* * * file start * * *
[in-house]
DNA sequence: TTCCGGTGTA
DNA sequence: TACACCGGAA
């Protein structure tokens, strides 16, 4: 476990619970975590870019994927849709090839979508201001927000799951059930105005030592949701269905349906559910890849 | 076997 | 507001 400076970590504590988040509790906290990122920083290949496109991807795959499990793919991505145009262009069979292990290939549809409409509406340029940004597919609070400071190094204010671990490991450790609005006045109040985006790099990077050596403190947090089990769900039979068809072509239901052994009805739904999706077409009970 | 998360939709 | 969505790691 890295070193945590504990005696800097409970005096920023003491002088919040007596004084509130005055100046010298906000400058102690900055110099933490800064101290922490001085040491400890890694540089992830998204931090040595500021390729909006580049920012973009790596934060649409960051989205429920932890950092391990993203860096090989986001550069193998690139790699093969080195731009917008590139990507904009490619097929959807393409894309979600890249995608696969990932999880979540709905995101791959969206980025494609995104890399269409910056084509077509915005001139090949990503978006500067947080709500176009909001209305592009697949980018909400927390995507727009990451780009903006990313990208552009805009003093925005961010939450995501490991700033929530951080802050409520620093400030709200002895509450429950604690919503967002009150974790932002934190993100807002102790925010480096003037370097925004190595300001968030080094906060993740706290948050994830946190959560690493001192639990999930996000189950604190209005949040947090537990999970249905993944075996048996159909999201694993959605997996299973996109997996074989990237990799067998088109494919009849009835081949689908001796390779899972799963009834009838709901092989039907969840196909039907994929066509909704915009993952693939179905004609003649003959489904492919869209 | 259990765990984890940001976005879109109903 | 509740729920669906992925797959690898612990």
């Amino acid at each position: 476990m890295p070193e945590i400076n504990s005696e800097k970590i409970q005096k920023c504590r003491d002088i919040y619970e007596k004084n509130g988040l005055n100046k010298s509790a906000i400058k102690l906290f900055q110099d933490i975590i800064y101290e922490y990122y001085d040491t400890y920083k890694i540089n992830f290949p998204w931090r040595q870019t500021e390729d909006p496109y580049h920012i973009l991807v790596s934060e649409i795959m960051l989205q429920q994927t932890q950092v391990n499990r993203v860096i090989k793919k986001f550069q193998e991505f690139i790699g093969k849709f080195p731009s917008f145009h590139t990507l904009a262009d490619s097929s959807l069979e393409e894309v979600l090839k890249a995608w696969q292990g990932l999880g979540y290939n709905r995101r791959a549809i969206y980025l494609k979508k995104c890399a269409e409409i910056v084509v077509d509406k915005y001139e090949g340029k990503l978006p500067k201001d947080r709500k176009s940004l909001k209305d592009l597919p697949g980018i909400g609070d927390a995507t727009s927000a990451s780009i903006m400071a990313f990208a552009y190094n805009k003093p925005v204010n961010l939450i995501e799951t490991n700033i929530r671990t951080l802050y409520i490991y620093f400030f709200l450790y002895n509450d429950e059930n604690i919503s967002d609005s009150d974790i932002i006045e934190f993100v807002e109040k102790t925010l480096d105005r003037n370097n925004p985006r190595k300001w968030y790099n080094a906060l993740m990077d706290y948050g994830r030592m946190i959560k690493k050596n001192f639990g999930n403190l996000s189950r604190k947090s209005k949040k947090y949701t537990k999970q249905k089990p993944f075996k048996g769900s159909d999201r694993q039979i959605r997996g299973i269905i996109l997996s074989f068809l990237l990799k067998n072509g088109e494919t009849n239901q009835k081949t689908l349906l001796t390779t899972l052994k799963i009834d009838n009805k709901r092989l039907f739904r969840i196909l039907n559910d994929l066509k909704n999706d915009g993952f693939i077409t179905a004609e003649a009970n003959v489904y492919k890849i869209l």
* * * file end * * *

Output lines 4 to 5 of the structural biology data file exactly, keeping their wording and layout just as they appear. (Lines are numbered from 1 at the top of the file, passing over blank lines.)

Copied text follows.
């Protein structure tokens, strides 16, 4: 476990619970975590870019994927849709090839979508201001927000799951059930105005030592949701269905349906559910890849 | 076997 | 507001 400076970590504590988040509790906290990122920083290949496109991807795959499990793919991505145009262009069979292990290939549809409409509406340029940004597919609070400071190094204010671990490991450790609005006045109040985006790099990077050596403190947090089990769900039979068809072509239901052994009805739904999706077409009970 | 998360939709 | 969505790691 890295070193945590504990005696800097409970005096920023003491002088919040007596004084509130005055100046010298906000400058102690900055110099933490800064101290922490001085040491400890890694540089992830998204931090040595500021390729909006580049920012973009790596934060649409960051989205429920932890950092391990993203860096090989986001550069193998690139790699093969080195731009917008590139990507904009490619097929959807393409894309979600890249995608696969990932999880979540709905995101791959969206980025494609995104890399269409910056084509077509915005001139090949990503978006500067947080709500176009909001209305592009697949980018909400927390995507727009990451780009903006990313990208552009805009003093925005961010939450995501490991700033929530951080802050409520620093400030709200002895509450429950604690919503967002009150974790932002934190993100807002102790925010480096003037370097925004190595300001968030080094906060993740706290948050994830946190959560690493001192639990999930996000189950604190209005949040947090537990999970249905993944075996048996159909999201694993959605997996299973996109997996074989990237990799067998088109494919009849009835081949689908001796390779899972799963009834009838709901092989039907969840196909039907994929066509909704915009993952693939179905004609003649003959489904492919869209 | 259990765990984890940001976005879109109903 | 509740729920669906992925797959690898612990």
């Amino acid at each position: 476990m890295p070193e945590i400076n504990s005696e800097k970590i409970q005096k920023c504590r003491d002088i919040y619970e007596k004084n509130g988040l005055n100046k010298s509790a906000i400058k102690l906290f900055q110099d933490i975590i800064y101290e922490y990122y001085d040491t400890y920083k890694i540089n992830f290949p998204w931090r040595q870019t500021e390729d909006p496109y580049h920012i973009l991807v790596s934060e649409i795959m960051l989205q429920q994927t932890q950092v391990n499990r993203v860096i090989k793919k986001f550069q193998e991505f690139i790699g093969k849709f080195p731009s917008f145009h590139t990507l904009a262009d490619s097929s959807l069979e393409e894309v979600l090839k890249a995608w696969q292990g990932l999880g979540y290939n709905r995101r791959a549809i969206y980025l494609k979508k995104c890399a269409e409409i910056v084509v077509d509406k915005y001139e090949g340029k990503l978006p500067k201001d947080r709500k176009s940004l909001k209305d592009l597919p697949g980018i909400g609070d927390a995507t727009s927000a990451s780009i903006m400071a990313f990208a552009y190094n805009k003093p925005v204010n961010l939450i995501e799951t490991n700033i929530r671990t951080l802050y409520i490991y620093f400030f709200l450790y002895n509450d429950e059930n604690i919503s967002d609005s009150d974790i932002i006045e934190f993100v807002e109040k102790t925010l480096d105005r003037n370097n925004p985006r190595k300001w968030y790099n080094a906060l993740m990077d706290y948050g994830r030592m946190i959560k690493k050596n001192f639990g999930n403190l996000s189950r604190k947090s209005k949040k947090y949701t537990k999970q249905k089990p993944f075996k048996g769900s159909d999201r694993q039979i959605r997996g299973i269905i996109l997996s074989f068809l990237l990799k067998n072509g088109e494919t009849n239901q009835k081949t689908l349906l001796t390779t899972l052994k799963i009834d009838n009805k709901r092989l039907f739904r969840i196909l039907n559910d994929l066509k909704n999706d915009g993952f693939i077409t179905a004609e003649a009970n003959v489904y492919k890849i869209l």